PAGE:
Why go to college?
That’s an easy question to answer. In today’s fast-changing global economy, a college education is not an option but a necessity. This is true for all young people today, but especially for Latinos.
Each year, many Latino students become the first in their family to attend college. Without the experience of a college education, it’s hard for many parents to conceive of what’s necessary to make that dream come true. However, considering that college graduates earn twice as much as those who just graduate from high school, its worth the effort. But much more is at stake than that.
There are over 50 million Latinos in the U.S., composing 16 percent of the total population and a significant portion of the labor force. Between 2000 and 2010, the Latino population increased by 15.2 million, accounting for more than half of the 27.3 million increase in the total U.S. population. In the coming decades, Latinos will account for 60 percent of America’s population growth between 2005 and 2050.
We are a young population. There are 17.1 million Latinos ages 17 and younger in the U.S., more than 23 percent of this age group. In our public education system, Latinos are by far the largest minority group, numbering more than 12.4 million in the country’s elementary, middle and high schools. Currently, nearly 22 percent, or slightly more than 1 in 5, of all pre-K–12 students enrolled in America’s public schools is Latino.
Yet our students face many hurdles. Less than half of Latino children are enrolled in any early learning program. Only about half of all Latino students earn their high school diploma on time; those who do complete high school are only half as likely as their peers to be prepared for college. Just 13 percent of Latinos have a bachelor’s degree, and only 4 percent have completed graduate or professional degree programs. Overall, Latinos have the lowest education attainment level of any group in the U.S. And if we are to make the countless contributions to this country that we are capable of, that has to change. Education is the key that will open the door to our future.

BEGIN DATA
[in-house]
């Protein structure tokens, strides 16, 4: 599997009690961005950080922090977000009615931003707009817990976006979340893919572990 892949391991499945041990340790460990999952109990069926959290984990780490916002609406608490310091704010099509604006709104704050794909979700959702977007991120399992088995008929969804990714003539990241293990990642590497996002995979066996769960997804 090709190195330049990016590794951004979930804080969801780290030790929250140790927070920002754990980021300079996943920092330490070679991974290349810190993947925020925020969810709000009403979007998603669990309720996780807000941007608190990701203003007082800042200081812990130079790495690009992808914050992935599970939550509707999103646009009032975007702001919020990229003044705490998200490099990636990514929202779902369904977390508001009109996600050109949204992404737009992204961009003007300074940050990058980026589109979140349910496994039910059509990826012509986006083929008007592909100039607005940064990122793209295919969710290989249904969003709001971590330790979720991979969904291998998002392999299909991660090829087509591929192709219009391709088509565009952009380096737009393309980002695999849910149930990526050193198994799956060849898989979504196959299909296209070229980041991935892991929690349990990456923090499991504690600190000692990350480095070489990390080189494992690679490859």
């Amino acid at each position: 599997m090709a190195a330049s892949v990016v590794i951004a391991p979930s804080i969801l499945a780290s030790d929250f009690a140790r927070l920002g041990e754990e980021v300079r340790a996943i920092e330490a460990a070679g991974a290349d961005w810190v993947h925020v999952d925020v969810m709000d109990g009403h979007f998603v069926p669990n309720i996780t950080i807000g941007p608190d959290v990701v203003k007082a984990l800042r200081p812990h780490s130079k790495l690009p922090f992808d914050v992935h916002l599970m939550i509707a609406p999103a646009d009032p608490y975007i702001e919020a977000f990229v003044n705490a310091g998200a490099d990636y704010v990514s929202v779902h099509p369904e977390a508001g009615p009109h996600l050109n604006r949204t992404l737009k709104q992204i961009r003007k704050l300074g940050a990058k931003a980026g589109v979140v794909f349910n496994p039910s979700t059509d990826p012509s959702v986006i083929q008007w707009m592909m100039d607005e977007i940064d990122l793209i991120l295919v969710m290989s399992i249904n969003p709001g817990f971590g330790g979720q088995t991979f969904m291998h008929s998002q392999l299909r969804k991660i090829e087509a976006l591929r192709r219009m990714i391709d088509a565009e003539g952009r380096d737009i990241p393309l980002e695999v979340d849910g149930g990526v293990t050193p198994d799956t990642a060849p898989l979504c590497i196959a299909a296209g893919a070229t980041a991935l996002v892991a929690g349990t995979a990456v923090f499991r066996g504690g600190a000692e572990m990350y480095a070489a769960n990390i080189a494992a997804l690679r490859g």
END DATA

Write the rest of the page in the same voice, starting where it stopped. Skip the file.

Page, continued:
In this guide, we provide the basic information every parent and student should know to graduate from high school, plan for college, get accepted to a four-year institution, and receive a college degree. Compiled by the editors of LATINO Magazine, it introduces you to experts from organizations like the Congressional Hispanic Caucus Institute (CHCI), the Hispanic College Fund (HCF), the Hispanic Association of Colleges and Universities (HACU) and the Hispanic Scholarship Fund (HSF).
It also serves as an introduction to an exciting new online resource brought to you by Chevrolet, a bilingual website called CollegeforLatinos.com. Though the journey to a college degree may seem daunting, there is a tremendous amount of information available online to show you the way. CollegeforLatinos.com will help you access these resources to make the process easier for Latino students and their parents. We hope you’ll check it out and let us know what you think.
Above all, it’s important to aim high. According to Mariela Dabbah, inspirational speaker and author of Latinos in College, “You set your own expectations and limitations and you believe in them, You decide whether you are capable of achieving greatness or not. You decide if you are going to make a difference in this world or not. So make sure you set your expectations as high as your imagination will take you.”